The first perspective is basically the traditional medical psychiatric approach to health and illness. Most physicians equate normality with health and view health as an almost universal phenomenon. As a result, the behavior is assumed to be within normal limits when no manifest psychopathology is present. If all behavior were to be put on a scale, normality would encompass the major portion of the continuum, and abnormality would be the small remainder.
This definition of normality correlates with the traditional model of the doctor who attempts to free his or her patient from grossly observable signs and symptoms. To this physician, the lack of signs or symptoms indicates health. Health in this context refers to a reasonable, rather than an optimal, state of functioning. In its simplest form, this perspective described by John Romano views a healthy person as one who is reasonably free of undue pain, discomfort, and disability.
Normality as Utopia
The second perspective conceives of normality as that harmonious and optimal blending of the diverse elements of the mental apparatus that culminates in optimal functioning. Such a definition emerges when psychiatrists or psychoanalysts talk about the ideal person when they grapple with a complex problem, or when they discuss their criteria for a successful treatment. This approach can be traced back to Sigmund Freud, who when discussing normality stated, A normal ego is like normality in general, an ideal fiction.
Although this approach is characteristic of many psychoanalysts, it is by no means unique to them. It can also be found among other psychotherapists in the field of psychiatry and among psychologists of quite different persuasions.
Normality as Average
The third perspective, commonly used in normative studies of behavior, is based on a mathematical principle of the bell-shaped curve. This approach considers the middle range normal and both extremes deviant. The normative approach based on this statistical principle describes each individual in terms of general assessment and total score. Variability is described only within the context of groups, not within the context of the individual.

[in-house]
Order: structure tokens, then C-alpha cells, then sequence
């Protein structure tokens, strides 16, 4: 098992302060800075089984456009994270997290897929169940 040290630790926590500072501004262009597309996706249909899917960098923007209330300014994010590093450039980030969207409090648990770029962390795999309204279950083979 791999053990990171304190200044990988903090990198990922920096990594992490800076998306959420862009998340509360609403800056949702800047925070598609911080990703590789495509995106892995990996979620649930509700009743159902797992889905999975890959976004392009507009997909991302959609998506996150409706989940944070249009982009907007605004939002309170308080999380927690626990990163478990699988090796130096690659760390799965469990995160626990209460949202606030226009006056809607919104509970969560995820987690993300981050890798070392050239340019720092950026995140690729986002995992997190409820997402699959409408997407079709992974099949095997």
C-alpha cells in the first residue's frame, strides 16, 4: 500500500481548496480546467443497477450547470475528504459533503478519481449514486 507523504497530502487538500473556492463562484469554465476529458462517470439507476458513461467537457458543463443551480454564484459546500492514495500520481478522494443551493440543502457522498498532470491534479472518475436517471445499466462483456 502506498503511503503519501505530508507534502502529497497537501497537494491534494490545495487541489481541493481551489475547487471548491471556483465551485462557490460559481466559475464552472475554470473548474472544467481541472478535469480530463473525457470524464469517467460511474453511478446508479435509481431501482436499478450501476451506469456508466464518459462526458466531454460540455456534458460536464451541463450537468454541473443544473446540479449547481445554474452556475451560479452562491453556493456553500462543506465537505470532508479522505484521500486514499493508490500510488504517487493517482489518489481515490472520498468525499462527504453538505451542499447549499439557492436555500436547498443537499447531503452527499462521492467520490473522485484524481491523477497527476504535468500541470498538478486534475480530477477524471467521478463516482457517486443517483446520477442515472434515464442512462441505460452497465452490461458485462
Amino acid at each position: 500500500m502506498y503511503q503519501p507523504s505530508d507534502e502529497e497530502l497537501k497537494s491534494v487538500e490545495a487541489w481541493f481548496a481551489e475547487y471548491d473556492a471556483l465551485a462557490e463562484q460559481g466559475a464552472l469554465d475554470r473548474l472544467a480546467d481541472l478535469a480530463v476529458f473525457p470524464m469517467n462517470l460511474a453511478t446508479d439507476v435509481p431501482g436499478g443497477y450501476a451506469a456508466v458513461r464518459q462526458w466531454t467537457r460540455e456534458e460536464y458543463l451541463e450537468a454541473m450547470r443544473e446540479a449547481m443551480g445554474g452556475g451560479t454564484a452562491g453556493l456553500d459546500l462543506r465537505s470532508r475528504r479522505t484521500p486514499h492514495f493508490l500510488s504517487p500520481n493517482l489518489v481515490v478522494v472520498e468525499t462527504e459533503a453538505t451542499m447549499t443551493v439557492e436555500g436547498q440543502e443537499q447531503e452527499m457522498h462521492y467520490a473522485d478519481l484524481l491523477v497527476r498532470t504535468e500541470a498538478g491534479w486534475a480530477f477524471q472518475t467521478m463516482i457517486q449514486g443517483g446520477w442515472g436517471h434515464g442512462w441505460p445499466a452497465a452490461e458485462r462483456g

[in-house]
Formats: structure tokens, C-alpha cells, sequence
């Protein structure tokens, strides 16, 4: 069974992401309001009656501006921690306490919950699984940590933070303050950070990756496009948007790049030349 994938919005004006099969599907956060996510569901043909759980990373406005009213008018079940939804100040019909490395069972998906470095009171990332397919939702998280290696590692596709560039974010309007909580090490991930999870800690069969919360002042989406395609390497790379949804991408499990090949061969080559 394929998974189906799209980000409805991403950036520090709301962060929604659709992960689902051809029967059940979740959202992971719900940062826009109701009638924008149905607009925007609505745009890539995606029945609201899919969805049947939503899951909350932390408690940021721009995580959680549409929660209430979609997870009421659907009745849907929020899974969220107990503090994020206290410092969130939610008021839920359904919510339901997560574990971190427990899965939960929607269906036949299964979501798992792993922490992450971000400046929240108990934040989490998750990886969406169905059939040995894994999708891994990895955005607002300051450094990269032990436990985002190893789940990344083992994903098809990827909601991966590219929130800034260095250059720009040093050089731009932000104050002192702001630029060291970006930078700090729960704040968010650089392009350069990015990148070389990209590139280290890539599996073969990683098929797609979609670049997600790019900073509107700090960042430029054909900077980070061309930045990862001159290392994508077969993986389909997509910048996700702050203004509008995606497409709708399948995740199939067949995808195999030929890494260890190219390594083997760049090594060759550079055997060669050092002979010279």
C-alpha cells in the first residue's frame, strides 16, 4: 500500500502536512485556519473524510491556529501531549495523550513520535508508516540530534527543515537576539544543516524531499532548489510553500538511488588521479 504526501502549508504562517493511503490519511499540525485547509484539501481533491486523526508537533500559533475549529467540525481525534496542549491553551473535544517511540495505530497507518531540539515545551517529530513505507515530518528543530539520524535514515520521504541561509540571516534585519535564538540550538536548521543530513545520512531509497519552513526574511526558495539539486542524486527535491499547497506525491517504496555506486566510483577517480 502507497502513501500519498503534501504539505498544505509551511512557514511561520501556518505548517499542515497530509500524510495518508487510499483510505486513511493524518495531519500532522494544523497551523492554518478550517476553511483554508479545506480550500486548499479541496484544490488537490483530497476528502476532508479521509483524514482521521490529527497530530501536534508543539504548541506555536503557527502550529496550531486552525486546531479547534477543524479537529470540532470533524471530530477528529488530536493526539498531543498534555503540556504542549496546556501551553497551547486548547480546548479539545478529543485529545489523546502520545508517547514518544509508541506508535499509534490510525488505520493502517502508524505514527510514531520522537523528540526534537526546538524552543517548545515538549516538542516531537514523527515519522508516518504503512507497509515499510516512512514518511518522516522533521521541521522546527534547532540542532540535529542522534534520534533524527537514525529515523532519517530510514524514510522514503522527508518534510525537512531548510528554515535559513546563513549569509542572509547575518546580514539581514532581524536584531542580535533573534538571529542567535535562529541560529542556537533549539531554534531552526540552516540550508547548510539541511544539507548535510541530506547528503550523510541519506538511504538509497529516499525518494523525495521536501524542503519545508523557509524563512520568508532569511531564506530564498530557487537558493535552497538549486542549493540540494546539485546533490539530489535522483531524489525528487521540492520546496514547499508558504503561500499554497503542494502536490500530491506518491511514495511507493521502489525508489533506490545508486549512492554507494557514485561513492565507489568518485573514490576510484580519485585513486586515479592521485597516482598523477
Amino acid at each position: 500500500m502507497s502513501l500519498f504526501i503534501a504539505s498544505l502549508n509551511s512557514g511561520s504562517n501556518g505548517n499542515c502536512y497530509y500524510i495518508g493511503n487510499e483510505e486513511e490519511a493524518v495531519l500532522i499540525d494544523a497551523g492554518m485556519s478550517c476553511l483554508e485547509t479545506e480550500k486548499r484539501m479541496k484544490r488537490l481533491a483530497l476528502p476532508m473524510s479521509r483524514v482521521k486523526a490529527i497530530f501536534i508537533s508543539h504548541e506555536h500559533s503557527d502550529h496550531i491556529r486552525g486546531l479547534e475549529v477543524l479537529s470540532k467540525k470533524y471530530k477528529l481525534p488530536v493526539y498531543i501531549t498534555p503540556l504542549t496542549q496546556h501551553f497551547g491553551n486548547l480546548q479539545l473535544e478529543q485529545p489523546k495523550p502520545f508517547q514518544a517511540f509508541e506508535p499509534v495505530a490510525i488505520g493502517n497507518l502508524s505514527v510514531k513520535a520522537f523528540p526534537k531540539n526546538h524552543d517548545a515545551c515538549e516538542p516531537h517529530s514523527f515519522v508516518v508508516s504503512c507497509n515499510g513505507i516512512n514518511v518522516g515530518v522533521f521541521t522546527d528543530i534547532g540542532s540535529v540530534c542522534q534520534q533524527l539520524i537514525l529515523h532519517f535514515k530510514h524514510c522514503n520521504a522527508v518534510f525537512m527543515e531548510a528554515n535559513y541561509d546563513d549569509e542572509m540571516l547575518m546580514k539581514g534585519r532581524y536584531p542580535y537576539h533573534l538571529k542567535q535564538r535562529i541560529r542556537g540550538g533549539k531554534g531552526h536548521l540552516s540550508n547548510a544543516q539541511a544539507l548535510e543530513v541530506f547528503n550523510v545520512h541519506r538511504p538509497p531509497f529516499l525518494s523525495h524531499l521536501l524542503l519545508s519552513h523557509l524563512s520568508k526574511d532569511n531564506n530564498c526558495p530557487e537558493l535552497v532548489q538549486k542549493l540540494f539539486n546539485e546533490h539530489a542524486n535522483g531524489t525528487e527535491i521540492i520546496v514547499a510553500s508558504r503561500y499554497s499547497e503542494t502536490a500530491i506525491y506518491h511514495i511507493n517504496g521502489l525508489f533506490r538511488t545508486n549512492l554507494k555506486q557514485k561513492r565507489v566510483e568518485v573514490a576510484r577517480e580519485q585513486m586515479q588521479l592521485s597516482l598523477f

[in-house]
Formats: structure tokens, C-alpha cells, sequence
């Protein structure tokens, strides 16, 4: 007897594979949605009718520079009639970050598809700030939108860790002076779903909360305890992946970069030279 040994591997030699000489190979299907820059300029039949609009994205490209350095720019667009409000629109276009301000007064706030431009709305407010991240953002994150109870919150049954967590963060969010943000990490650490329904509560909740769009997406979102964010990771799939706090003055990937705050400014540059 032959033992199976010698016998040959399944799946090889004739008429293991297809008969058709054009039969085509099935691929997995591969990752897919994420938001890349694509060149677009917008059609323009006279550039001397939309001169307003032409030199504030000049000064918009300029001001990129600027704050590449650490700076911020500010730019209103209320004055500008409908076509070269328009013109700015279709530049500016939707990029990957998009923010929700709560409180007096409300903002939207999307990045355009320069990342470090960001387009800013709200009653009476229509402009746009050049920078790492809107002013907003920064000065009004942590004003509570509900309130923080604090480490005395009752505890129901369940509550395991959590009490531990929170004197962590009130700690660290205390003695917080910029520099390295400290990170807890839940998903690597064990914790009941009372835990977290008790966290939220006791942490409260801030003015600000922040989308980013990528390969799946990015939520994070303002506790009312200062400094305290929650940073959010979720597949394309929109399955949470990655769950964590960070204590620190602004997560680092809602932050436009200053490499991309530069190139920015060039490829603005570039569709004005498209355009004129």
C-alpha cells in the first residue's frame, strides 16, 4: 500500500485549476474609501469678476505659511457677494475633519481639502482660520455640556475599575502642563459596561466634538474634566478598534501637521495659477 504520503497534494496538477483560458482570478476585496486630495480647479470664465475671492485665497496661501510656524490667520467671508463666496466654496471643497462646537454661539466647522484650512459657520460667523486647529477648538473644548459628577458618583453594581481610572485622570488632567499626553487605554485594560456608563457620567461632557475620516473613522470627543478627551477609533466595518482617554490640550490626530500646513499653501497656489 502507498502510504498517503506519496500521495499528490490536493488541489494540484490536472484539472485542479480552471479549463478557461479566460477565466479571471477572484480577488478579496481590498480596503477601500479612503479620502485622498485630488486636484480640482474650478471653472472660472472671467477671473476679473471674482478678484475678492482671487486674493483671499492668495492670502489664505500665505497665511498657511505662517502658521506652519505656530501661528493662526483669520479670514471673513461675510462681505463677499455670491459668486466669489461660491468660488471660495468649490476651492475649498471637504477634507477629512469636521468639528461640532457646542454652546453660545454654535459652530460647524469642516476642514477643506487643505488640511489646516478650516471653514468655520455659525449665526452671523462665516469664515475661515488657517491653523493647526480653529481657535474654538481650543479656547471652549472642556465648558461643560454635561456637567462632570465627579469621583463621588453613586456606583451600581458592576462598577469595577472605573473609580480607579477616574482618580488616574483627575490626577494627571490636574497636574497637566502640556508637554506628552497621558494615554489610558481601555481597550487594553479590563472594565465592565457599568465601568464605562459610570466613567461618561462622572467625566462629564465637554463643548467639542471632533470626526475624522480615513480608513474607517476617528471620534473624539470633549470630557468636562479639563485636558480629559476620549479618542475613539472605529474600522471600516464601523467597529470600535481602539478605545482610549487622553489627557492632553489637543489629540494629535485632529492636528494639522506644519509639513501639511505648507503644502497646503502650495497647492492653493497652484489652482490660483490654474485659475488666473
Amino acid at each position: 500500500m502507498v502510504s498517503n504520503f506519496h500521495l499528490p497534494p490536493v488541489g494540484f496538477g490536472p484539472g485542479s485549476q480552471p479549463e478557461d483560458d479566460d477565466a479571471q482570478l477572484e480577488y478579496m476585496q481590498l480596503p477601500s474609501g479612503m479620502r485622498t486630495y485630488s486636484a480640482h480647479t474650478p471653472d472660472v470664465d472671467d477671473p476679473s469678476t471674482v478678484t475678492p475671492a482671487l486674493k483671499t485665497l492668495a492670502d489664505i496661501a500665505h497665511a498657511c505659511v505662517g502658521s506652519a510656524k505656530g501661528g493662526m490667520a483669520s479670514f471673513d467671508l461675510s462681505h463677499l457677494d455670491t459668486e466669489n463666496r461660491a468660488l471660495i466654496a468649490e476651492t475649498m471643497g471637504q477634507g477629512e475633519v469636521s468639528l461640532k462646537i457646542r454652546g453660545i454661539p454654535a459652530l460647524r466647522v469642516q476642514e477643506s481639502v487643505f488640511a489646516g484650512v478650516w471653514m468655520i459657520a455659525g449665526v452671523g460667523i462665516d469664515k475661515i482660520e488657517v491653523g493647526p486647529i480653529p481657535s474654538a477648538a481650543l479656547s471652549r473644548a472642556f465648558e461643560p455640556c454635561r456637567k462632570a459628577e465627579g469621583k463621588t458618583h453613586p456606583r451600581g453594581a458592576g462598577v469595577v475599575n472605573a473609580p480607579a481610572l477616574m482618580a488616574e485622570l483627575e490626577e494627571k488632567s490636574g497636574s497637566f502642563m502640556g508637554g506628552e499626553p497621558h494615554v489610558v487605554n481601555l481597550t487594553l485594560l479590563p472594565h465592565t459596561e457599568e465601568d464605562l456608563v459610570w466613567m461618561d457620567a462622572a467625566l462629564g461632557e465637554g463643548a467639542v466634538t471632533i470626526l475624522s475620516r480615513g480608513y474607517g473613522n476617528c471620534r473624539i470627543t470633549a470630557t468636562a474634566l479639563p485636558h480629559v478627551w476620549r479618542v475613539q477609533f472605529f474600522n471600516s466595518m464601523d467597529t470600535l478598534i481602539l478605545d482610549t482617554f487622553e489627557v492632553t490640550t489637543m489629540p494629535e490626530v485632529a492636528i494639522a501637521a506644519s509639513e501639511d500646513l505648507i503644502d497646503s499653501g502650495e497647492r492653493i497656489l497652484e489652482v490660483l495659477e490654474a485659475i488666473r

Although this approach is more commonly used in psychology than in psychiatry, psychiatrists have been relying on normative pencil-and-paper tests to a much larger extent than in the past. Not only do psychiatrists use instruments such as the Minnesota Multiple Personality Inventory (MMPI), they also construct their own tests and questionnaires.
Normality as Process
The fourth perspective stresses that normal behavior is the end result of interacting systems. Based on this definition, temporal changes are essential to a complete definition of normality. In other words, the normality-as-process perspective stresses changes or processes rather than a cross-sectional definition of normality.
Investigators who subscribe to this approach can be found in all the behavioral and social sciences. A typical example of the concepts in this perspective is Erik Erikson’s conceptualization of the epigenesis of personality development and the seven developmental stages essential to the attainment of mature adult functioning.
Psychoanalytic Theories of Normality
Some psychoanalysts base their concepts of normality on the absence of symptoms; but whereas the disappearance of symptoms is necessary for cure or improvement, the absence of symptoms alone does not suffice for a comprehensive definition of normality. Accordingly, most psychoanalysts view a capacity for work and enjoyment as indicating normality or, as Freud put it, the ability to love and to work.
The psychoanalyst Heinz Hartmann, M.D. conceptualized normality by describing the autonomous functions of the ego. These are psychological capacities present at birth that are conflict free, that is, uninfluenced by the internal psychic world. They include perception, intuition, comprehension, thinking, language, and certain aspects of motor development, learning, and intelligence. The concept of autonomous and conflict-free functions of the ego helps explain the mechanisms whereby some persons lead relatively normal lives in the presence of extraordinary external experiential trauma the so-called invulnerable child, that is, a child who is invulnerable to the slings and arrows of outrageous fortune by virtue of autonomous ego strengths.